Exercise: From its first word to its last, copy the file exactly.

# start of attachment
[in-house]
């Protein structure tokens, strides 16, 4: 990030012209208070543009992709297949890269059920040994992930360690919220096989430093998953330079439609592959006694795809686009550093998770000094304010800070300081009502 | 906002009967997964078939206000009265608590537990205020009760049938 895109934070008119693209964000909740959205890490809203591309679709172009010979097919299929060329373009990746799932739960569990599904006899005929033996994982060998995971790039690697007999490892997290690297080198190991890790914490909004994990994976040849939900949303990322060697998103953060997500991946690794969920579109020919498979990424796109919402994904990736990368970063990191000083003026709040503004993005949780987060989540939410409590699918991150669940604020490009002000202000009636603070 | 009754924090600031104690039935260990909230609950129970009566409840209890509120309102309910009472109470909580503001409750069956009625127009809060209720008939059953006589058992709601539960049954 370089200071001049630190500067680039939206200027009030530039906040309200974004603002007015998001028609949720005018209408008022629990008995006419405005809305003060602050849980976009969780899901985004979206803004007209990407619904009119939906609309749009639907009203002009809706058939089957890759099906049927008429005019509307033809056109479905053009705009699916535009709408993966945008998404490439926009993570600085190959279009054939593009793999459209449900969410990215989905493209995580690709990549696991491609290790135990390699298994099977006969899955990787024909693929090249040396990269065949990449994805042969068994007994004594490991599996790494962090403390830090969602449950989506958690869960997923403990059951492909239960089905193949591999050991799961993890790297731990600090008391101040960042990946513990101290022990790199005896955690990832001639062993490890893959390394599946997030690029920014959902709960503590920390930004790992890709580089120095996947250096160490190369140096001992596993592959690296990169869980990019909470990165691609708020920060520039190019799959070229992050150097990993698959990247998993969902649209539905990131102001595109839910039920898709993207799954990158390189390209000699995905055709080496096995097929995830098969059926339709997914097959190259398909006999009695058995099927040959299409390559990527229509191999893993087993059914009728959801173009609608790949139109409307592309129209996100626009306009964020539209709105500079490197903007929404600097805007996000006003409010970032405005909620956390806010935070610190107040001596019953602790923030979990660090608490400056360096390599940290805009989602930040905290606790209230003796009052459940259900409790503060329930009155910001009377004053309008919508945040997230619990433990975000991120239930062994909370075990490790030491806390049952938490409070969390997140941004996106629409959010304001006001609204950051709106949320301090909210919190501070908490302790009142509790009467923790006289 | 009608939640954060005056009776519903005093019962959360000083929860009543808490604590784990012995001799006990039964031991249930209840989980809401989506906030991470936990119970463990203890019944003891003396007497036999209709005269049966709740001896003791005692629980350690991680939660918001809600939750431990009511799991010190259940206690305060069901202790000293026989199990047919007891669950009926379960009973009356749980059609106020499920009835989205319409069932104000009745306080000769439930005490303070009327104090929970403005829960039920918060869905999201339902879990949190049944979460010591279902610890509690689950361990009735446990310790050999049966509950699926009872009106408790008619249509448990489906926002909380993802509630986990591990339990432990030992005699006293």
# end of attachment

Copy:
[in-house]
């Protein structure tokens, strides 16, 4: 990030012209208070543009992709297949890269059920040994992930360690919220096989430093998953330079439609592959006694795809686009550093998770000094304010800070300081009502 | 906002009967997964078939206000009265608590537990205020009760049938 895109934070008119693209964000909740959205890490809203591309679709172009010979097919299929060329373009990746799932739960569990599904006899005929033996994982060998995971790039690697007999490892997290690297080198190991890790914490909004994990994976040849939900949303990322060697998103953060997500991946690794969920579109020919498979990424796109919402994904990736990368970063990191000083003026709040503004993005949780987060989540939410409590699918991150669940604020490009002000202000009636603070 | 009754924090600031104690039935260990909230609950129970009566409840209890509120309102309910009472109470909580503001409750069956009625127009809060209720008939059953006589058992709601539960049954 370089200071001049630190500067680039939206200027009030530039906040309200974004603002007015998001028609949720005018209408008022629990008995006419405005809305003060602050849980976009969780899901985004979206803004007209990407619904009119939906609309749009639907009203002009809706058939089957890759099906049927008429005019509307033809056109479905053009705009699916535009709408993966945008998404490439926009993570600085190959279009054939593009793999459209449900969410990215989905493209995580690709990549696991491609290790135990390699298994099977006969899955990787024909693929090249040396990269065949990449994805042969068994007994004594490991599996790494962090403390830090969602449950989506958690869960997923403990059951492909239960089905193949591999050991799961993890790297731990600090008391101040960042990946513990101290022990790199005896955690990832001639062993490890893959390394599946997030690029920014959902709960503590920390930004790992890709580089120095996947250096160490190369140096001992596993592959690296990169869980990019909470990165691609708020920060520039190019799959070229992050150097990993698959990247998993969902649209539905990131102001595109839910039920898709993207799954990158390189390209000699995905055709080496096995097929995830098969059926339709997914097959190259398909006999009695058995099927040959299409390559990527229509191999893993087993059914009728959801173009609608790949139109409307592309129209996100626009306009964020539209709105500079490197903007929404600097805007996000006003409010970032405005909620956390806010935070610190107040001596019953602790923030979990660090608490400056360096390599940290805009989602930040905290606790209230003796009052459940259900409790503060329930009155910001009377004053309008919508945040997230619990433990975000991120239930062994909370075990490790030491806390049952938490409070969390997140941004996106629409959010304001006001609204950051709106949320301090909210919190501070908490302790009142509790009467923790006289 | 009608939640954060005056009776519903005093019962959360000083929860009543808490604590784990012995001799006990039964031991249930209840989980809401989506906030991470936990119970463990203890019944003891003396007497036999209709005269049966709740001896003791005692629980350690991680939660918001809600939750431990009511799991010190259940206690305060069901202790000293026989199990047919007891669950009926379960009973009356749980059609106020499920009835989205319409069932104000009745306080000769439930005490303070009327104090929970403005829960039920918060869905999201339902879990949190049944979460010591279902610890509690689950361990009735446990310790050999049966509950699926009872009106408790008619249509448990489906926002909380993802509630986990591990339990432990030992005699006293």